648 25.04.2014 Relatives of the deceased look upon the community as police investigate the scene wherev the body of a 24-year-old was found hanging this morning. Picture: Itumeleng English

Johannesburg - A Soweto man was found dead in his pyjamas with his ear cut off, his mouth taped shut and his body bound to a telephone pole on Friday morning.

“A child who was preparing for school in the house opposite noticed a man standing next to the pole,” said police spokesman Warrant Officer Kay Makhubela.

When the child alerted his parents to the strange sight in Orlando East at 6am, they investigated and called the police.

“His hands were tied at the back, his ear was cut off and the mouth was wrapped with sticky tape,” Makhubela said.

The spokesman said the 24-year-old man – who lived nearby – was bound tightly to the pole in his pyjamas, with his feet in sandals resting on the ground.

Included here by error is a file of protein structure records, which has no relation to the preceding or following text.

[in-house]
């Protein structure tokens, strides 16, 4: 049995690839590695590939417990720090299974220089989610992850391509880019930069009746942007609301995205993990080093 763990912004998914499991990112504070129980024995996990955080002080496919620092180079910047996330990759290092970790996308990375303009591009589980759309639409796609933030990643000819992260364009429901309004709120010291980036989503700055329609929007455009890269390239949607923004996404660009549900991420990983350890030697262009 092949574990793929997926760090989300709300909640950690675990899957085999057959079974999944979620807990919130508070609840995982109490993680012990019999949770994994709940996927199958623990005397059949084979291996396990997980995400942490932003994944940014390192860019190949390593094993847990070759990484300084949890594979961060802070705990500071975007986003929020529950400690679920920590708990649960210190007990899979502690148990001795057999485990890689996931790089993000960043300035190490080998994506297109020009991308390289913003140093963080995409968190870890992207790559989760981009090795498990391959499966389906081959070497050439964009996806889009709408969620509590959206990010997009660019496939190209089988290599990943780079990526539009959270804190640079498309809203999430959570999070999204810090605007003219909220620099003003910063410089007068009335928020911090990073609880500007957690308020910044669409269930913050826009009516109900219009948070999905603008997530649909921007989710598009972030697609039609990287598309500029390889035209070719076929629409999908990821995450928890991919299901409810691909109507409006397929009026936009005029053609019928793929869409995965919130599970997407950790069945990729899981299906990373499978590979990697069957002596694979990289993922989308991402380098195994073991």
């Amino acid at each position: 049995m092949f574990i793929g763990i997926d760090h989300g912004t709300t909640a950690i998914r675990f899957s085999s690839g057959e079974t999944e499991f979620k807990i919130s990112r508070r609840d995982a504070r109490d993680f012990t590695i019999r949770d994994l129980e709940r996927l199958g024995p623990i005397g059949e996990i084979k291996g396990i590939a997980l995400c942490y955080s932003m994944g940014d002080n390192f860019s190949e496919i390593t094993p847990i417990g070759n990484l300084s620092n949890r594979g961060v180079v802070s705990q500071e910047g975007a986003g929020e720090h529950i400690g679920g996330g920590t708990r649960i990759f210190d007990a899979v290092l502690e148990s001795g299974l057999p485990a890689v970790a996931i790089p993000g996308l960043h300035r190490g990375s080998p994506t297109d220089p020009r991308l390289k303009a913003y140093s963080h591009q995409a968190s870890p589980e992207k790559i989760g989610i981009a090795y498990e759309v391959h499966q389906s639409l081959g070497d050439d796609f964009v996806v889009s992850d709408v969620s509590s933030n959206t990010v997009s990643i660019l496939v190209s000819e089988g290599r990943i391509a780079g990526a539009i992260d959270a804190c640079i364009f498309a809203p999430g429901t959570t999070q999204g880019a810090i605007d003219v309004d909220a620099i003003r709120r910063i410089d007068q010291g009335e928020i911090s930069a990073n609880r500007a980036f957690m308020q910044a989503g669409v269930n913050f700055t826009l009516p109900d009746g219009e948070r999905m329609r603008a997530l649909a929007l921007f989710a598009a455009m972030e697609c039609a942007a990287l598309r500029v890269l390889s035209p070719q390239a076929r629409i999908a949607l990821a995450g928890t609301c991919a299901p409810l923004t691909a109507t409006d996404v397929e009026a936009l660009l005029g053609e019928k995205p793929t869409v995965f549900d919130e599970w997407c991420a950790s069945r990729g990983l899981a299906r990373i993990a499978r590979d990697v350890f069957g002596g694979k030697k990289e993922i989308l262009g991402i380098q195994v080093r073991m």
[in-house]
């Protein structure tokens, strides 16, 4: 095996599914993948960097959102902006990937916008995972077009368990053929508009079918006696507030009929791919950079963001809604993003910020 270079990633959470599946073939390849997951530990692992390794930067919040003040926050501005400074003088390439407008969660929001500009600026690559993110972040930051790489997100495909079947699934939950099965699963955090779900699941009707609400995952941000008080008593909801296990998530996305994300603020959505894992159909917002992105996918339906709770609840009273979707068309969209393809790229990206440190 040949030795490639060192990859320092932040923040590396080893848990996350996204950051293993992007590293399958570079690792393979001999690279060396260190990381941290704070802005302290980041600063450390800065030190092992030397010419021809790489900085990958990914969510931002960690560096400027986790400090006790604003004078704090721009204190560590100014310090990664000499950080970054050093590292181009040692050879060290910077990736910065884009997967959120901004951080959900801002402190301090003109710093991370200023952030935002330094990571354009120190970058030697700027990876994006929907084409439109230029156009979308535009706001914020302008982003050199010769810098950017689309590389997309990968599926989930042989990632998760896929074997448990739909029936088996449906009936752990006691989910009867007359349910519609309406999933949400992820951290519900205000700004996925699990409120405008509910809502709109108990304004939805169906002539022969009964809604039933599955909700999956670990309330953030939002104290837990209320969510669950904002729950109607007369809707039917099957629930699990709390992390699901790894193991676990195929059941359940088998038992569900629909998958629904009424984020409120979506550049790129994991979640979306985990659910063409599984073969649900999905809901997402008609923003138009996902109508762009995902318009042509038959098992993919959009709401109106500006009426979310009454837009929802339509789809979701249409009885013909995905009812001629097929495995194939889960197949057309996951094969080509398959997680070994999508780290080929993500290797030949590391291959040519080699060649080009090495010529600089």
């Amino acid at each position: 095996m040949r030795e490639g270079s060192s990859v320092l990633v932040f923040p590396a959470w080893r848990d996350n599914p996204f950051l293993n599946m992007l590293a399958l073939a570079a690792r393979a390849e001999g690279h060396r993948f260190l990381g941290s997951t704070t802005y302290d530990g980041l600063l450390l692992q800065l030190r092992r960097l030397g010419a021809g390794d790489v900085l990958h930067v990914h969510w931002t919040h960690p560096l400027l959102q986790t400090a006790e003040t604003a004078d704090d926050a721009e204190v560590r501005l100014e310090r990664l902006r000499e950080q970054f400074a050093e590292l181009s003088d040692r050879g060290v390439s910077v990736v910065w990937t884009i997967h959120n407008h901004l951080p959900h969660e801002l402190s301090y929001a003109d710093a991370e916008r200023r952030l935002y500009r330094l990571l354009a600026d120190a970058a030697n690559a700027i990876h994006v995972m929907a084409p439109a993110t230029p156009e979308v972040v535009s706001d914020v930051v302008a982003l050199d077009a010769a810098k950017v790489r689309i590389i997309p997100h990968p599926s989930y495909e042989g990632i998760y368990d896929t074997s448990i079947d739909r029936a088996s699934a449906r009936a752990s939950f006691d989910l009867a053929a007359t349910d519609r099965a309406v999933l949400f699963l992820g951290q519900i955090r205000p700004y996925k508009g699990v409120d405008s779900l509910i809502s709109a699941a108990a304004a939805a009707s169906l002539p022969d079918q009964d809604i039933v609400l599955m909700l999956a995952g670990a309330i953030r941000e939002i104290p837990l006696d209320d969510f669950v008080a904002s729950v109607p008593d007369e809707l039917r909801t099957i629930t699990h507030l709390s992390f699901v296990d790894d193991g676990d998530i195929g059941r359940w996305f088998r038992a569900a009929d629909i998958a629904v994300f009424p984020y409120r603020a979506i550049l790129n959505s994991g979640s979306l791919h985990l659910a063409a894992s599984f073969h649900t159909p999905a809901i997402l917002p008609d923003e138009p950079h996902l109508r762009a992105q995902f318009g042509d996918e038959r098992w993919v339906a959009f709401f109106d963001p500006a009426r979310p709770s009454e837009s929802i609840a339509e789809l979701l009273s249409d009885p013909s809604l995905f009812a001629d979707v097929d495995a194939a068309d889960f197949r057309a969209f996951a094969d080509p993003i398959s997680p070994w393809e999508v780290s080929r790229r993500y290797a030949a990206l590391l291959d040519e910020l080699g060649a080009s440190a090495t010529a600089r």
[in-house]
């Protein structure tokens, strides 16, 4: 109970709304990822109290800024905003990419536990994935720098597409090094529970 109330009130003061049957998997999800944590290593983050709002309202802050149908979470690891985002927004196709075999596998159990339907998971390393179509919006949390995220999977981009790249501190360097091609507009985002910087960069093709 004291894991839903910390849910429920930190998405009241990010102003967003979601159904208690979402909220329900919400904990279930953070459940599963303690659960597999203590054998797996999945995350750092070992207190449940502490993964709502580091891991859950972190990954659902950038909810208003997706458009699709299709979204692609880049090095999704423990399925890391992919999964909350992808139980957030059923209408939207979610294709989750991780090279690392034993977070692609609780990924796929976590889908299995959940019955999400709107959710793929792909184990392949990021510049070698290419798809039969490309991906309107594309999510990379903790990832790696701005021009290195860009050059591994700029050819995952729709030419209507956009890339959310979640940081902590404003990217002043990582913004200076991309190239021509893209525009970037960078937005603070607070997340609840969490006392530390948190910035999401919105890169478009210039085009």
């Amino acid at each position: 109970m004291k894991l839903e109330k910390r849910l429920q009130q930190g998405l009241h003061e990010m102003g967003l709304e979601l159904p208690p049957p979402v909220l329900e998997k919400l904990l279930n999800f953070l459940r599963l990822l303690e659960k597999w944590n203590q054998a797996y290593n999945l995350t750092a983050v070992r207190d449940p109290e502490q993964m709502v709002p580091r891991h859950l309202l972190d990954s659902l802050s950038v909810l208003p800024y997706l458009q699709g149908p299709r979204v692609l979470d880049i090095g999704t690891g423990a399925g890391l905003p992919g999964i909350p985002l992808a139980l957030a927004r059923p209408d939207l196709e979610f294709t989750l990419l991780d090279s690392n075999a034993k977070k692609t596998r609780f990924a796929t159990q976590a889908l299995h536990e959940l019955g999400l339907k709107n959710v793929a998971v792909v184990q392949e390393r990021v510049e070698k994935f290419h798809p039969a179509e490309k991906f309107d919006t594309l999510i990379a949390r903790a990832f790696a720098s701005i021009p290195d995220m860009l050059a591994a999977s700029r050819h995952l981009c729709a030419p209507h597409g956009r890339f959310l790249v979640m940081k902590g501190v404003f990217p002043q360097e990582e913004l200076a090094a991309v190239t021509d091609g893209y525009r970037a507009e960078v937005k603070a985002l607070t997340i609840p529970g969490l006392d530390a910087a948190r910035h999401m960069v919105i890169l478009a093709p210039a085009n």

The man is believed to have lived in a shack in the yard of a relative’s house, about 10m from the pole.

“We don’t know what is the motive of the killing but we will investigate everything,” Makhubela said.

It is also still unclear what time the crime took place and it is unusual that the neighbours did not hear anything during the night as about six houses face the yard.

“I’m still shocked,” said Ben Difito, who is married to the murdered man’s aunt.

Difito left the area at 6.10pm on Thursday night to return to his house in Orlando West. He said he saw his nephew playing soccer with another family member.

Difito, a street vendor, said his daughter had phoned him in tears with the news about an hour after the body was discovered.

The site of the alleged murder, Molele Street, came to a standstill as curious neighbours came to look at the body. As there was no high wall or fence, neighbours and other onlookers could see the body and relatives sitting on the steps of the main house.

Difito said his nephew, whose name had not been released at the time of publication, had worked at some part-time jobs recently.

A case of murder was opened by police and no arrests had been made at the time of publication.

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The Star